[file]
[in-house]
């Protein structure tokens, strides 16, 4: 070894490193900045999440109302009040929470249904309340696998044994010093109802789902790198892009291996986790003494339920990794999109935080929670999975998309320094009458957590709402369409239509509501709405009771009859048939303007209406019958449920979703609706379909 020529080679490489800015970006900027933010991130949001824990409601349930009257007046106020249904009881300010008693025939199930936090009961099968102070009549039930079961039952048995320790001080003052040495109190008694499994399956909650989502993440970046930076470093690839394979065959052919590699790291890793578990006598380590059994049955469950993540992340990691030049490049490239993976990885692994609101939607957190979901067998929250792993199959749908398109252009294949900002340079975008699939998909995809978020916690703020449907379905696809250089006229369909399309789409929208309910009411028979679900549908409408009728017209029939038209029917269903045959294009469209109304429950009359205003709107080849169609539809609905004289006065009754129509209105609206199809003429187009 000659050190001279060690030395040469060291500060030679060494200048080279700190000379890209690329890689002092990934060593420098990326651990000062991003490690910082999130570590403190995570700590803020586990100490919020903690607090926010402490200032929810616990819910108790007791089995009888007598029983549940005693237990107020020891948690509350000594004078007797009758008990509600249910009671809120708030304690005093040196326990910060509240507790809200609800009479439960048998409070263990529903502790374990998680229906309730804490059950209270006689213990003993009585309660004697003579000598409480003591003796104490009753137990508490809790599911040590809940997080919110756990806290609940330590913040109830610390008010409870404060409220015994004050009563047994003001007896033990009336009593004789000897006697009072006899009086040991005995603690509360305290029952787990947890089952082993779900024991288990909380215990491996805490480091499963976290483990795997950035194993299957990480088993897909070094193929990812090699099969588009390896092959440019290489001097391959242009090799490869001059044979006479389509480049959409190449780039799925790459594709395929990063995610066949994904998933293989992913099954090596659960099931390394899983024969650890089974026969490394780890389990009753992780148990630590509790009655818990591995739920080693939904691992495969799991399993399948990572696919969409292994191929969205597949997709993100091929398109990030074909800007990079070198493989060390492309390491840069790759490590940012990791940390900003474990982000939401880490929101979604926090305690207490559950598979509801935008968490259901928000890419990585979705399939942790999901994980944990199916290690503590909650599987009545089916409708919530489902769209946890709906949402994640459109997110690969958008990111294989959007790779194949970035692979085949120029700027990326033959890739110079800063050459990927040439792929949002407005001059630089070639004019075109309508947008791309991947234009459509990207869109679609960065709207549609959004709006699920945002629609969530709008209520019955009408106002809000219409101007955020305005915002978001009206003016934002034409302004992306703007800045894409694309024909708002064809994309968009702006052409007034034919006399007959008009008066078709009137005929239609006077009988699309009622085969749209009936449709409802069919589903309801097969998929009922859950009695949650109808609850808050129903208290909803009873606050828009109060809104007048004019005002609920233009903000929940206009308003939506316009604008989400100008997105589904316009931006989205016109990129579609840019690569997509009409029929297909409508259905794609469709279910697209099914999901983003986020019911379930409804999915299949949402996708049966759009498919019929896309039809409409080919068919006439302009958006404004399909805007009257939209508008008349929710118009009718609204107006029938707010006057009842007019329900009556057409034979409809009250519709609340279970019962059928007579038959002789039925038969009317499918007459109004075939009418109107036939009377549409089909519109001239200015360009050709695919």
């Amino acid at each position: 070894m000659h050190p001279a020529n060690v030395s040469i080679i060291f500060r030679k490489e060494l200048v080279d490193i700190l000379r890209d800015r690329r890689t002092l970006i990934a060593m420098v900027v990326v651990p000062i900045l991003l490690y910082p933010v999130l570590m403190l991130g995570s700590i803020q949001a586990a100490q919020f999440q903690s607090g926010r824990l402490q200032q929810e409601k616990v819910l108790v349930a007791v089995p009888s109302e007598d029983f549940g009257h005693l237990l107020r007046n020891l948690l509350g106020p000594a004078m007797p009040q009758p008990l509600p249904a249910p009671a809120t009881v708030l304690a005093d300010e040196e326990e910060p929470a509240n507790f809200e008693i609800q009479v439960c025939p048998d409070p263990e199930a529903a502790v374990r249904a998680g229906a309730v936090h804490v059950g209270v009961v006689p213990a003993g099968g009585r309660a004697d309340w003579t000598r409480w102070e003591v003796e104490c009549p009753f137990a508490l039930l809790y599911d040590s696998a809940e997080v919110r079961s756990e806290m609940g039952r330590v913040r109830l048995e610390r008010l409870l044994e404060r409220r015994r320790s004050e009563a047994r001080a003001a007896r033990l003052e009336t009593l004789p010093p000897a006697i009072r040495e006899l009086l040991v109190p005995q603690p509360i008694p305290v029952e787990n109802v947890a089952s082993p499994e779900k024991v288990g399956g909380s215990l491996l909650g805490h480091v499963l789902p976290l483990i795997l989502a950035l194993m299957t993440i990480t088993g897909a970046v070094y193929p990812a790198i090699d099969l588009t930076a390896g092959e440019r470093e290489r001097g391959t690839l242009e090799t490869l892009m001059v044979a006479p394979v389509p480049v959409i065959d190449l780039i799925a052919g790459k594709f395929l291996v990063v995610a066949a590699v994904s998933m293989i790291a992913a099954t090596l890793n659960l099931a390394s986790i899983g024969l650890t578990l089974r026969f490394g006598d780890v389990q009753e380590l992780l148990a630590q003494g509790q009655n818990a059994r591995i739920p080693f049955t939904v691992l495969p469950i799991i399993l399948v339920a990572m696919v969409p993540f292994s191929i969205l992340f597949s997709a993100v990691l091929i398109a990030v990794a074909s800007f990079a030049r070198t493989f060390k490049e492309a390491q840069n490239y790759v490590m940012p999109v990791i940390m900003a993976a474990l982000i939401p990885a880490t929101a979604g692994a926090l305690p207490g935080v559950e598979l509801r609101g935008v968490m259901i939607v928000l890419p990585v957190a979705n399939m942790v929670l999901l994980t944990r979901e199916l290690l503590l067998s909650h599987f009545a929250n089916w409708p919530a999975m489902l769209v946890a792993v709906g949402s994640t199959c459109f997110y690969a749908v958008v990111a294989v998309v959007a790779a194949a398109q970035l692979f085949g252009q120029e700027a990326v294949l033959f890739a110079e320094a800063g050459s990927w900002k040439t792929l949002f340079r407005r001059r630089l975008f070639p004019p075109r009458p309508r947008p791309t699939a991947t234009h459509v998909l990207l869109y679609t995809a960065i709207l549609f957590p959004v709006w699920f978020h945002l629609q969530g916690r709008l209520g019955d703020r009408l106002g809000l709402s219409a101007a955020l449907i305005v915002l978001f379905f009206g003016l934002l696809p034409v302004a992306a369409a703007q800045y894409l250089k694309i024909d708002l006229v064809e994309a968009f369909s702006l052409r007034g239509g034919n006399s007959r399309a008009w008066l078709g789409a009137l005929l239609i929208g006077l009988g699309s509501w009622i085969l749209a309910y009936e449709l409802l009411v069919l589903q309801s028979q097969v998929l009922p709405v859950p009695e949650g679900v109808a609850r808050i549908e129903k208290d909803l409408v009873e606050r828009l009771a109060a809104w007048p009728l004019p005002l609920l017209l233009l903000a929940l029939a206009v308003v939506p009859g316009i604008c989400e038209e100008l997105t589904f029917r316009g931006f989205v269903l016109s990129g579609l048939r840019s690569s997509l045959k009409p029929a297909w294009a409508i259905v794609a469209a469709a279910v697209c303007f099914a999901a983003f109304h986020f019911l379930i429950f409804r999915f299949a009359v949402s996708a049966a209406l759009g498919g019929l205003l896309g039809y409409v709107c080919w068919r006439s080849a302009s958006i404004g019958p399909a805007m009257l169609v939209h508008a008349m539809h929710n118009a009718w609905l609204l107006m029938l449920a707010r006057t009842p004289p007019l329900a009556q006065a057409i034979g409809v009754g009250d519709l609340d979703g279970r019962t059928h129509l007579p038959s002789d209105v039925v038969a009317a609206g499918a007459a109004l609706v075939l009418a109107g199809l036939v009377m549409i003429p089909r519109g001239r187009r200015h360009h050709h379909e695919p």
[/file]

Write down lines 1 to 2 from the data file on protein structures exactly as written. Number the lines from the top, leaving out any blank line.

[in-house]
């Protein structure tokens, strides 16, 4: 070894490193900045999440109302009040929470249904309340696998044994010093109802789902790198892009291996986790003494339920990794999109935080929670999975998309320094009458957590709402369409239509509501709405009771009859048939303007209406019958449920979703609706379909 020529080679490489800015970006900027933010991130949001824990409601349930009257007046106020249904009881300010008693025939199930936090009961099968102070009549039930079961039952048995320790001080003052040495109190008694499994399956909650989502993440970046930076470093690839394979065959052919590699790291890793578990006598380590059994049955469950993540992340990691030049490049490239993976990885692994609101939607957190979901067998929250792993199959749908398109252009294949900002340079975008699939998909995809978020916690703020449907379905696809250089006229369909399309789409929208309910009411028979679900549908409408009728017209029939038209029917269903045959294009469209109304429950009359205003709107080849169609539809609905004289006065009754129509209105609206199809003429187009 000659050190001279060690030395040469060291500060030679060494200048080279700190000379890209690329890689002092990934060593420098990326651990000062991003490690910082999130570590403190995570700590803020586990100490919020903690607090926010402490200032929810616990819910108790007791089995009888007598029983549940005693237990107020020891948690509350000594004078007797009758008990509600249910009671809120708030304690005093040196326990910060509240507790809200609800009479439960048998409070263990529903502790374990998680229906309730804490059950209270006689213990003993009585309660004697003579000598409480003591003796104490009753137990508490809790599911040590809940997080919110756990806290609940330590913040109830610390008010409870404060409220015994004050009563047994003001007896033990009336009593004789000897006697009072006899009086040991005995603690509360305290029952787990947890089952082993779900024991288990909380215990491996805490480091499963976290483990795997950035194993299957990480088993897909070094193929990812090699099969588009390896092959440019290489001097391959242009090799490869001059044979006479389509480049959409190449780039799925790459594709395929990063995610066949994904998933293989992913099954090596659960099931390394899983024969650890089974026969490394780890389990009753992780148990630590509790009655818990591995739920080693939904691992495969799991399993399948990572696919969409292994191929969205597949997709993100091929398109990030074909800007990079070198493989060390492309390491840069790759490590940012990791940390900003474990982000939401880490929101979604926090305690207490559950598979509801935008968490259901928000890419990585979705399939942790999901994980944990199916290690503590909650599987009545089916409708919530489902769209946890709906949402994640459109997110690969958008990111294989959007790779194949970035692979085949120029700027990326033959890739110079800063050459990927040439792929949002407005001059630089070639004019075109309508947008791309991947234009459509990207869109679609960065709207549609959004709006699920945002629609969530709008209520019955009408106002809000219409101007955020305005915002978001009206003016934002034409302004992306703007800045894409694309024909708002064809994309968009702006052409007034034919006399007959008009008066078709009137005929239609006077009988699309009622085969749209009936449709409802069919589903309801097969998929009922859950009695949650109808609850808050129903208290909803009873606050828009109060809104007048004019005002609920233009903000929940206009308003939506316009604008989400100008997105589904316009931006989205016109990129579609840019690569997509009409029929297909409508259905794609469709279910697209099914999901983003986020019911379930409804999915299949949402996708049966759009498919019929896309039809409409080919068919006439302009958006404004399909805007009257939209508008008349929710118009009718609204107006029938707010006057009842007019329900009556057409034979409809009250519709609340279970019962059928007579038959002789039925038969009317499918007459109004075939009418109107036939009377549409089909519109001239200015360009050709695919």